Sunday, February 10, 2008

Sunday Smith #35: Model 625-7, 1998.


When Colt's introduced the "Peacemaker" revolver in 1873, they also debuted one of the most enduring centerfire handgun cartridges ever loaded. Originally propelling its 255-grain lead bullet with a charge of forty grains of FFg black powder, the .45 Colt is still one of the most popular revolver chamberings in the land over one-and-one-third centuries after its conception. The new cartridge was adopted by the U.S. Army in 1875, virtually guaranteeing its commercial success.

This put Colt's arch rival Smith & Wesson in something of a bind. Smith was committed to their top-break "No. 3" design for a large-frame belt revolver, and the .45 Colt was just too much cartridge for the gun. It would not be until the debut of the S&W .44 Hand Ejectors in the first decade of the 20th Century that Smith had a revolver capable of handling the big .45 round. Smith & Wesson mostly sold the large frames in their own .44 caliber configuration, however, leaving .45 Colt variants as rare collector's prizes.

In the postwar era, a few hundred .45 Colt versions of the .45 ACP Model of 1950 and Model 25 were manufactured, but it remained scarce until a resurgence in demand for the old chambering towards the end of the 1970s. By then, reloaders were starting to experiment with very heavy .45 Colt loads to get .44 Magnum terminal performance at lower pressures and this, combined with the emerging sport of Cowboy Action Shooting meant that the .45 Colt was staging a big comeback in the marketplace. When the stainless Model 625 was released in 1989 most realized that a stainless .45 Colt wasn't far behind, and sure enough, the guns hit the shelves in 1990.

The Model 625 made the transition to the "flat-nose hammer" era in 1998, and in that year Smith made up a run of approximately 150 guns with 3" full-underlug barrels and round-butt frames for ace distributor Lew Horton. Back in the autumn of 2003 I was fortunate enough to stumble into one in trade (along with some cash) for a .223 "franken-FAL" I had been playing with, and when I realized what I had received, I felt pretty good about having made the deal. After all, there are only 149 other ones out there...

Valuation on the 3" gun pictured above is hard to make due to scarcity, but a nice example with box & docs would probably bring $800 or more, potentially a fair amount more if it is unfired, which mine most certainly is not. A more conventional 5" gun is still not a common sight, but would probably be in a more normal $500-$600 price bracket, with a 4" tapered barrel 625 Mountain Gun falling somewhere in scarcity and price between the 3" and 5" examples.

13 comments:

Anonymous said...

Congratulations! That is a rare bird.

All The Best,
Frank W. James

Tam said...

Thanks! :)

What's funny is that in my 3" stainless N-frame collection I've already scored the three rarest ones: The 625 .45 Colt, the 610, and the PC627.

Yet the 3" 625 in .45ACP, which as as common as fleas on a hound dog by comparison, yet eludes me. Maybe I'll get lucky at the next gun show. That's what keeps me going. :)

Don Meaker said...

I have one of those 625s but in 4 inch barrel, a poor man's commander. I long/lust after a S&W mountain gun in .45 Colt, but till then will have to do with my single action .45 Colt. Yeps. Just have to get along.

ajdshootist said...

I am so jealous of your collection Tam over here in the UK they banned hand guns,OK they let me keep a couple but i cannot fire them and i do so miss that always wanted a big N frame 45lc but never got the chance to own one will just have to make do with my 455 Triple Lock i surpose,have you got any of the Top Break Smiths Tam i do like those in .44rus & 44/40 or 38/40 .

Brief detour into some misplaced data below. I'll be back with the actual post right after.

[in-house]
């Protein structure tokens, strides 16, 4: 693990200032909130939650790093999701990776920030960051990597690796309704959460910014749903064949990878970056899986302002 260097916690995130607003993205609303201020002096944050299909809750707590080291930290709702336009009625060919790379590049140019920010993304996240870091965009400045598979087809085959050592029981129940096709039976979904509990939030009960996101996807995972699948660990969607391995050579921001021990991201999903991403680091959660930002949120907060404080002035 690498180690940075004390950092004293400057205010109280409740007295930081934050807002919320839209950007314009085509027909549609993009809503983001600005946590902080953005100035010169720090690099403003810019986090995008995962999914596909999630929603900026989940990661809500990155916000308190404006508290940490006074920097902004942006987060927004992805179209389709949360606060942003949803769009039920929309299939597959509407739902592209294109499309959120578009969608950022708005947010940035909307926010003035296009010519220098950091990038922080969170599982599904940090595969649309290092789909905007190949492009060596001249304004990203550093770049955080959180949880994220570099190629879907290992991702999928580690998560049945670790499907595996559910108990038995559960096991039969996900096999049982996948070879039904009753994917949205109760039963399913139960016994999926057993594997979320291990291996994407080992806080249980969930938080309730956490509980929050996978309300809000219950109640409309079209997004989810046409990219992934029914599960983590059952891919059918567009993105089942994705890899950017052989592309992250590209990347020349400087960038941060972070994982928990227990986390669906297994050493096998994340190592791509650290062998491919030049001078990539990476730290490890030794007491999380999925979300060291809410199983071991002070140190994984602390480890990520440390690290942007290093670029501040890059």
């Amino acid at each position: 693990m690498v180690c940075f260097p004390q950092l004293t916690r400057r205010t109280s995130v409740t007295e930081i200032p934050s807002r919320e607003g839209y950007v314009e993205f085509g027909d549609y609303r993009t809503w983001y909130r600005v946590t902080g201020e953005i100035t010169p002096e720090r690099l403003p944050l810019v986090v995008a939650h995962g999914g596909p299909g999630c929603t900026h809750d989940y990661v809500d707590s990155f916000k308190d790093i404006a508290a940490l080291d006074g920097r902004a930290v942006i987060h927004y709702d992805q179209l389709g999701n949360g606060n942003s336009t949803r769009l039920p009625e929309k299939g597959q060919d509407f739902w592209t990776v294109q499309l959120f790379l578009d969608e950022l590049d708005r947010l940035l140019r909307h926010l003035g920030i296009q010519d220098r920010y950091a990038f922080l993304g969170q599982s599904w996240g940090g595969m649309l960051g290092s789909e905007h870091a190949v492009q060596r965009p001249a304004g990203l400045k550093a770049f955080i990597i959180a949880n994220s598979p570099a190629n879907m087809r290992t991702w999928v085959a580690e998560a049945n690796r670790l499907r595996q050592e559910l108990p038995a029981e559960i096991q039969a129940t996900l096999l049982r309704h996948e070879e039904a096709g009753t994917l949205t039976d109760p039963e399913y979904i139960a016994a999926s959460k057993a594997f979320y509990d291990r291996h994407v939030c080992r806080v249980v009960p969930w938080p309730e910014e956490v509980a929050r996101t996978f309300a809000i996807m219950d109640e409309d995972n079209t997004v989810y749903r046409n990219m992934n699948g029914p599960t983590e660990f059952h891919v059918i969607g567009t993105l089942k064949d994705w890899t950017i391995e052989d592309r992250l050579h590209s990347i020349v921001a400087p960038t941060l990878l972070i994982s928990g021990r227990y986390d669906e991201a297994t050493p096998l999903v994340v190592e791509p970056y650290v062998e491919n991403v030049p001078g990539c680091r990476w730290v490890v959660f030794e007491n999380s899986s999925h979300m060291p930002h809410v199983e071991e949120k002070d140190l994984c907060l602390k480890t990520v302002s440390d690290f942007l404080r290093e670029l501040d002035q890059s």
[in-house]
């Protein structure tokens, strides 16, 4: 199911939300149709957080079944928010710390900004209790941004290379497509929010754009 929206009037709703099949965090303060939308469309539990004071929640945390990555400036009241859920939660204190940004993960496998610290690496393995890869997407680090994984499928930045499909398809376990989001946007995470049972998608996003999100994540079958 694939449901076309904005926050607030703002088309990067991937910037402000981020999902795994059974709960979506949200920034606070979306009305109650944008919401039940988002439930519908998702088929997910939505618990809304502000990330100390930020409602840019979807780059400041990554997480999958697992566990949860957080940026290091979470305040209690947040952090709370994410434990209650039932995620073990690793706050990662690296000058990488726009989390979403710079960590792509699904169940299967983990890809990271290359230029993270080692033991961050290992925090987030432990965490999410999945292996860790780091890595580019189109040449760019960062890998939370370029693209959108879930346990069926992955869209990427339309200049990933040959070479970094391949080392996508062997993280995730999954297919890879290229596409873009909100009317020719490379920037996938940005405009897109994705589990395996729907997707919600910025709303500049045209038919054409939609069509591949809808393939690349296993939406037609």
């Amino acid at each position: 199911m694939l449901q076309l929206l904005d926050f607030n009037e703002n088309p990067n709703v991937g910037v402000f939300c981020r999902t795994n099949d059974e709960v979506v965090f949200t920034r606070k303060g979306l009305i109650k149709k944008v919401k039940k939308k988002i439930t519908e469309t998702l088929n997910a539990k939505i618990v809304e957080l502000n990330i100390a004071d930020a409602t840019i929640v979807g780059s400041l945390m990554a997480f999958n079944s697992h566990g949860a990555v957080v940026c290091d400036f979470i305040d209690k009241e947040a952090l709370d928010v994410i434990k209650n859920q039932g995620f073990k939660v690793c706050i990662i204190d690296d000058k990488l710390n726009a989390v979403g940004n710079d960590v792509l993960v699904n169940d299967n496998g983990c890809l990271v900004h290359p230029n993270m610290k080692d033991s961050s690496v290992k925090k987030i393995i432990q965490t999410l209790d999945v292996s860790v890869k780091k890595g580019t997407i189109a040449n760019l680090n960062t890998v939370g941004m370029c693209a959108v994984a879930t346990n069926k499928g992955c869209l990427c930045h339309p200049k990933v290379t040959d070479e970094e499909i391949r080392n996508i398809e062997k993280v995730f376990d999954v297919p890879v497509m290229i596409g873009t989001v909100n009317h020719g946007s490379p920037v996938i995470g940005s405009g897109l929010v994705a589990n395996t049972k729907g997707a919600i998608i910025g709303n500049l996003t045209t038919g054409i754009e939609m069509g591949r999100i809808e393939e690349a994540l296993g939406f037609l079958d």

Jennifer J said...

I deduce from your comments and snark that you are under-employed, but the richness of your smith stable is real treasure, to be sure. Good thing I am married, lest I seek you out and worship at the foot of your driveway (we're not worthy -see Wayne's World).
- Jason in Iowa

BobG said...

A beautiful gun, in one of my favorite calibers.

Anonymous said...

Let me get this straight - the 625 blued thin-barrel .45 Colt Mountain Gun I picked up a few years back just as a lark because it's fun to shoot is worth real money? Didn't Smith make a ton of those?

Tam said...

If it's blued and you bought it a few years ago, it's probably one of the '04 Model 25-13's.

Not super-rare, no, but only produced for a year. Shooting from the hip, and not doing any research, I'd figure $450-$550 depending on condition. Shoot away. :)

Tam said...

This one topped out at $455 just today, but didn't sell. I think the seller was a bit optimistic. By at least $200...

Kevin said...

Nice (and rare) piece.

I bought a 25-13 .45 Colt Mountain Gun, NIB in July of 2005. I paid right at $700 for it in Tucson, and I was happy to, since I've not seen another one since.

Kevin said...

Excuse me. "NIB" should have read "LNIB".

Tam said...

ajdshootist,

"have you got any of the Top Break Smiths Tam i do like those in .44rus & 44/40 or 38/40 ."

I only have three top-breaks thus far: Two .38's and a .32. One of the large No.3's is on my must-have list.

Montie said...

Tam,

I just discovered your blog (along with your other 2) a few days ago. I must say your knowledge is VERY good not only on your "Sunday Smiths", but even on your obscure military rifles and pistols.

I see on "View From The Porch" tht you are moving, perhaps as I am writing this. How long will it be before another posting here or on one of your other blogs?

I know I speak for all of your readers when I say, not long I hope. Good luck with the move.